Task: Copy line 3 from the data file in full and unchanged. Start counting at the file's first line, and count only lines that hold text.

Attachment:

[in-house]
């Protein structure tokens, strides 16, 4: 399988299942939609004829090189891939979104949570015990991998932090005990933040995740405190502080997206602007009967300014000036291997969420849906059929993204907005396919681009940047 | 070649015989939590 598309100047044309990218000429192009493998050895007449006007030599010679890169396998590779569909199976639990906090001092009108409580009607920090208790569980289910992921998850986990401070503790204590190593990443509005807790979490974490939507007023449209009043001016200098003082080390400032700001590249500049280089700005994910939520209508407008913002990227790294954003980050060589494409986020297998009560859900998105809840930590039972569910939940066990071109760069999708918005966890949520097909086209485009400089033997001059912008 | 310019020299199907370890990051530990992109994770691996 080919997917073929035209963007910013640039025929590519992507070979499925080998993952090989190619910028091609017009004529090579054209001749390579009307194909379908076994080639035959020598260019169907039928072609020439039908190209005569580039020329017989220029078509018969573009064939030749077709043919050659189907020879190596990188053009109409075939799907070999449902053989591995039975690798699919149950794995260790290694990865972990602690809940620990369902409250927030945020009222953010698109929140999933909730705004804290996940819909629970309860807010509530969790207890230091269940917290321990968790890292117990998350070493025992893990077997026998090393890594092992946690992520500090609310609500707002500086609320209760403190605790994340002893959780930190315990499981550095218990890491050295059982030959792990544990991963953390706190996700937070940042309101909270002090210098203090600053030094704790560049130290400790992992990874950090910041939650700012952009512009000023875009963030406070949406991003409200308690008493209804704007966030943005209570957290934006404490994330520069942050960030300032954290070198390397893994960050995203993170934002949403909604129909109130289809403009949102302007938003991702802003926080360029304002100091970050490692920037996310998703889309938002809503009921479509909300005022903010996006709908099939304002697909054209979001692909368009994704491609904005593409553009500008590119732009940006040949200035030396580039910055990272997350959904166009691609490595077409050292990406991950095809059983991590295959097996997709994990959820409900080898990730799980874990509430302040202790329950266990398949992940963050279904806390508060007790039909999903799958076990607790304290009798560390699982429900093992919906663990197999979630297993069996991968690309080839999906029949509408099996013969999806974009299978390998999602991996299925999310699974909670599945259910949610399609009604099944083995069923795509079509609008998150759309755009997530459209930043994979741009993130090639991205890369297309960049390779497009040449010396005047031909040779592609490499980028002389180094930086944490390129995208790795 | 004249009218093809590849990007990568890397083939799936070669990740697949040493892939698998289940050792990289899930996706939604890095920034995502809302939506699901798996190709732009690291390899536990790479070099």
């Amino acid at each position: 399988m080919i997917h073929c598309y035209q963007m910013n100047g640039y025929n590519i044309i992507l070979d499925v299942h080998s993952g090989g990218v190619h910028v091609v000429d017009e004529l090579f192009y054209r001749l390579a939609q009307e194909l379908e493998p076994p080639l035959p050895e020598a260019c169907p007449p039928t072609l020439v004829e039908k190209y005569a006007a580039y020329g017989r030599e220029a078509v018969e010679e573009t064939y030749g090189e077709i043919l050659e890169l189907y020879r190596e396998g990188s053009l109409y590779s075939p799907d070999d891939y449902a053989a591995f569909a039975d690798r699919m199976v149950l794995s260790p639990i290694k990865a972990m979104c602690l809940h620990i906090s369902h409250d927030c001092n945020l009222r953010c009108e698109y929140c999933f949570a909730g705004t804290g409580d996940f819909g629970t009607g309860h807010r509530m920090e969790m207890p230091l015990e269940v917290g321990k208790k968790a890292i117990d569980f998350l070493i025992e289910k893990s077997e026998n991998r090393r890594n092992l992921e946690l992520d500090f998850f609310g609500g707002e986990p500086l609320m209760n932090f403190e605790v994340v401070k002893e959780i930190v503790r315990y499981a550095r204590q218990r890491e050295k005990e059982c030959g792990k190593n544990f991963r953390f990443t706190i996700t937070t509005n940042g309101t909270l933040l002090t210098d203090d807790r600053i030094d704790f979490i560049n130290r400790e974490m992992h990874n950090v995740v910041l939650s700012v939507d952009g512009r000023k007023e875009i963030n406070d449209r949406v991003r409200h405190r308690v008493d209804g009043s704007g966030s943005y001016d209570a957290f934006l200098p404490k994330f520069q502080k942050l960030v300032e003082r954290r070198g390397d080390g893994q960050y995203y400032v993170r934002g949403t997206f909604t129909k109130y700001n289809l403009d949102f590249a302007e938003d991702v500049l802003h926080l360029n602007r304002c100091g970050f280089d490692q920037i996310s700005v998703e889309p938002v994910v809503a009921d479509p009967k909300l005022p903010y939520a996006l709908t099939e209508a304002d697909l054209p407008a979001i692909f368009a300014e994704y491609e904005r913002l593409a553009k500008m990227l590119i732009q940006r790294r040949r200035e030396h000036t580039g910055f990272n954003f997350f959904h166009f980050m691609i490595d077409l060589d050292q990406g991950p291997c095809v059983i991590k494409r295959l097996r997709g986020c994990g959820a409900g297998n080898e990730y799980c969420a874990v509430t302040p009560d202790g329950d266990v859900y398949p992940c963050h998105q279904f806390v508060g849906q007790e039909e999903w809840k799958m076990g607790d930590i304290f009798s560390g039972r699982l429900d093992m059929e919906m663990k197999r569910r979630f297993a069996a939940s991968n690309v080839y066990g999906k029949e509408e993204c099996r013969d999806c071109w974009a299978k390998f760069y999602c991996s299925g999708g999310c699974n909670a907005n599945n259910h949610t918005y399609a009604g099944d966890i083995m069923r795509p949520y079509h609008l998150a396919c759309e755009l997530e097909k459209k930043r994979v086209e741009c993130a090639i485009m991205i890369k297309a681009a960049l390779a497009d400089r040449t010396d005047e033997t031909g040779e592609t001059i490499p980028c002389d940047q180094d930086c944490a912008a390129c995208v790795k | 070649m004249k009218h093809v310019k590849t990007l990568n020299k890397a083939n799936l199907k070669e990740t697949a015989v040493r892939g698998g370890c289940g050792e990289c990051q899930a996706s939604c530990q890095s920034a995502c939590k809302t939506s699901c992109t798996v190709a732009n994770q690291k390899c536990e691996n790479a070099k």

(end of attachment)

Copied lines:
């Amino acid at each position: 399988m080919i997917h073929c598309y035209q963007m910013n100047g640039y025929n590519i044309i992507l070979d499925v299942h080998s993952g090989g990218v190619h910028v091609v000429d017009e004529l090579f192009y054209r001749l390579a939609q009307e194909l379908e493998p076994p080639l035959p050895e020598a260019c169907p007449p039928t072609l020439v004829e039908k190209y005569a006007a580039y020329g017989r030599e220029a078509v018969e010679e573009t064939y030749g090189e077709i043919l050659e890169l189907y020879r190596e396998g990188s053009l109409y590779s075939p799907d070999d891939y449902a053989a591995f569909a039975d690798r699919m199976v149950l794995s260790p639990i290694k990865a972990m979104c602690l809940h620990i906090s369902h409250d927030c001092n945020l009222r953010c009108e698109y929140c999933f949570a909730g705004t804290g409580d996940f819909g629970t009607g309860h807010r509530m920090e969790m207890p230091l015990e269940v917290g321990k208790k968790a890292i117990d569980f998350l070493i025992e289910k893990s077997e026998n991998r090393r890594n092992l992921e946690l992520d500090f998850f609310g609500g707002e986990p500086l609320m209760n932090f403190e605790v994340v401070k002893e959780i930190v503790r315990y499981a550095r204590q218990r890491e050295k005990e059982c030959g792990k190593n544990f991963r953390f990443t706190i996700t937070t509005n940042g309101t909270l933040l002090t210098d203090d807790r600053i030094d704790f979490i560049n130290r400790e974490m992992h990874n950090v995740v910041l939650s700012v939507d952009g512009r000023k007023e875009i963030n406070d449209r949406v991003r409200h405190r308690v008493d209804g009043s704007g966030s943005y001016d209570a957290f934006l200098p404490k994330f520069q502080k942050l960030v300032e003082r954290r070198g390397d080390g893994q960050y995203y400032v993170r934002g949403t997206f909604t129909k109130y700001n289809l403009d949102f590249a302007e938003d991702v500049l802003h926080l360029n602007r304002c100091g970050f280089d490692q920037i996310s700005v998703e889309p938002v994910v809503a009921d479509p009967k909300l005022p903010y939520a996006l709908t099939e209508a304002d697909l054209p407008a979001i692909f368009a300014e994704y491609e904005r913002l593409a553009k500008m990227l590119i732009q940006r790294r040949r200035e030396h000036t580039g910055f990272n954003f997350f959904h166009f980050m691609i490595d077409l060589d050292q990406g991950p291997c095809v059983i991590k494409r295959l097996r997709g986020c994990g959820a409900g297998n080898e990730y799980c969420a874990v509430t302040p009560d202790g329950d266990v859900y398949p992940c963050h998105q279904f806390v508060g849906q007790e039909e999903w809840k799958m076990g607790d930590i304290f009798s560390g039972r699982l429900d093992m059929e919906m663990k197999r569910r979630f297993a069996a939940s991968n690309v080839y066990g999906k029949e509408e993204c099996r013969d999806c071109w974009a299978k390998f760069y999602c991996s299925g999708g999310c699974n909670a907005n599945n259910h949610t918005y399609a009604g099944d966890i083995m069923r795509p949520y079509h609008l998150a396919c759309e755009l997530e097909k459209k930043r994979v086209e741009c993130a090639i485009m991205i890369k297309a681009a960049l390779a497009d400089r040449t010396d005047e033997t031909g040779e592609t001059i490499p980028c002389d940047q180094d930086c944490a912008a390129c995208v790795k | 070649m004249k009218h093809v310019k590849t990007l990568n020299k890397a083939n799936l199907k070669e990740t697949a015989v040493r892939g698998g370890c289940g050792e990289c990051q899930a996706s939604c530990q890095s920034a995502c939590k809302t939506s699901c992109t798996v190709a732009n994770q690291k390899c536990e691996n790479a070099k």